Wet/Dry Prefilter I just added a Rio 2500 & an inline chiller to my 125 gallon FO tank that already has a Rio 4100 pushing the circulation. Here's my problem, the wet/dry can't handle the water returning through the two returns & starts to overflow above the filter floss. As a partial fix I replaced the old floss (that was used for about 2 months) <Way too long to go without replacing. I replace all prefilters at least monthly, if not every other week.> & the water is flowing fine. I am considering drilling about twice the number of holes in the lid just below the filter floss to allow for a higher flow rate inside the wet/dry. What's your take on this? <If you keep your prefilter cleaned, you will probably need to take no further action. -Steven Pro>

Wet/Dry Media I was looking at using shotgun wadding, the plastic, (non-biodegradable, clear) kind. <I have never done any reloading myself, so I don't know what this stuff is/cannot recommend it.> Someone also suggested the plastic scouring pads made by 3M. <I have seen these used in pond filters. They will work, but not the best. They will trap debris and probably channel the water too much.> I was in Home Depot last night and saw a plastic filter media used for filtering in air conditioning systems. It comes in sizes up to 36". Have you seen this material and what do you think of using it in a wet/dry? <I have seen and used various HVAC products for prefilters to W/D's, but not for the media itself. Again, they tend to trap too much particulate matter.> Thanks, Skipper30217. <You are welcome. -Steven Pro>

Rinsing Wet/Dry Media Hello again fellows, I read yesterday on the Daily FAQ that someone was being advised against rinsing their filter media with fresh water, as it kills all of the microbes. I rinse my media from the wet/dry trickle filter in fresh water. Is this wrong? <Yes> If so, what should I rinse it in? I don't have another tank set up, but I could use the water from my water changes. <The water change water will work fine, but far easier/better to prefilter the media well and not need to rinse at all.> Also, does dried seaweed, like Seaweed Selects pollute the tank just as any other food? <Yes, if it goes uneaten and allowed to decay.> Thanks as always! John <You are welcome. -Steven Pro>

Re: Rinsing Wet/Dry Media Thank you Steven. Just a clarification. In my wet/dry I have four trays. Top is a white poly filter, second is a blue colored fine filter with about 3/4" carbon, the third is the another blue filter with a carbon filter pad, and the last has nothing in it at all. <Ok, not at all what I had in mind. I thought you were talking about rinsing bioballs or other similar media. This seems to be more of a mechanical/chemical filter.> I never rinse the carbon with freshwater, only the filter pads, and foam prefilter on the overflow. Is this what you mean by pre-filtering the media? <It is fine to wash the prefilters because you do not wish to encourage bacteria to live there. These trays are more for mechanical filtration, fine water polishing. In fact, the more you rinse these, the better. Daily would be great.> Thanks for the clarification, John <I hope I understood what you have this time around and that my advise is applicable. -Steven Pro>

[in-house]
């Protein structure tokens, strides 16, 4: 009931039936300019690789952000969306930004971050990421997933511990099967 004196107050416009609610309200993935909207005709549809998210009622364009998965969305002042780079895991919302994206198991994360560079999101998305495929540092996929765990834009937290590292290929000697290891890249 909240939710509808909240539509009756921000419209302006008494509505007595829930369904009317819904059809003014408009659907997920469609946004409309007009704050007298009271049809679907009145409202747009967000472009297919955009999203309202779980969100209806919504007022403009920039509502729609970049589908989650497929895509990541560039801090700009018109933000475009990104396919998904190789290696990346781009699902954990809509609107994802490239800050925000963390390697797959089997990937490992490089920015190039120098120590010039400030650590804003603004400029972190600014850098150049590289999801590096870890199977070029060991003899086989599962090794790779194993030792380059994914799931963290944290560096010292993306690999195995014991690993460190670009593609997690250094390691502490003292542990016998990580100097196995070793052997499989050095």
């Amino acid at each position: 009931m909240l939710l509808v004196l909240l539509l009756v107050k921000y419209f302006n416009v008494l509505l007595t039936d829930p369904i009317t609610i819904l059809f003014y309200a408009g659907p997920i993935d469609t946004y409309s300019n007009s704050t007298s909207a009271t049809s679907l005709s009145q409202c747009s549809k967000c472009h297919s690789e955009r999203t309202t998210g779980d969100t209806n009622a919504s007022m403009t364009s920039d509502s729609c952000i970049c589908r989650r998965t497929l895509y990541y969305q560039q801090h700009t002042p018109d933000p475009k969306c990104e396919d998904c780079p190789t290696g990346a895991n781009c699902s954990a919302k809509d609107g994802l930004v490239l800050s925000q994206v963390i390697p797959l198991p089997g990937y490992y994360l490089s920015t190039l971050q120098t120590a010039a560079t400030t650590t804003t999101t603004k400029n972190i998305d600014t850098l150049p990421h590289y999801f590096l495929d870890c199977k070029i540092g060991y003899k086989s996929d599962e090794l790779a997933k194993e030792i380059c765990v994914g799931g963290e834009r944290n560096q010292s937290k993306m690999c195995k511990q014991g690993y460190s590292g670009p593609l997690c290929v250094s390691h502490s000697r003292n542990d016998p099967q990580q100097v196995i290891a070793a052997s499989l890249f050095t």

Re: Wet dry filter (as) with sump Hello, <<and hello to you,>> I am taking your suggestions and using a 24x10x18 sump instead of a wet dry filter. <<ok>> I am going to add live rock, but should I also add live sand? <<Your choice, if you run without, it would be much easier to vacuum out accumulated detritus.>> With the live rock in the tank do I need to feed that sump any or just have lights? <<Some people just leave out the prefilters, and that would 'feed' the sump. Also your call on the lights. If you leave them out, the sump and live rock will grow more cryptic items, not always seen - would be interesting.>> If you suggest to add live sand, should I put sand sifters (Nassarius snails, etc) in the tank and again should I feed it? <<If you decide to run sand in the sump then by all means, some Nassarius snails would work well.>> Thanks,
<<Cheers, J -- >>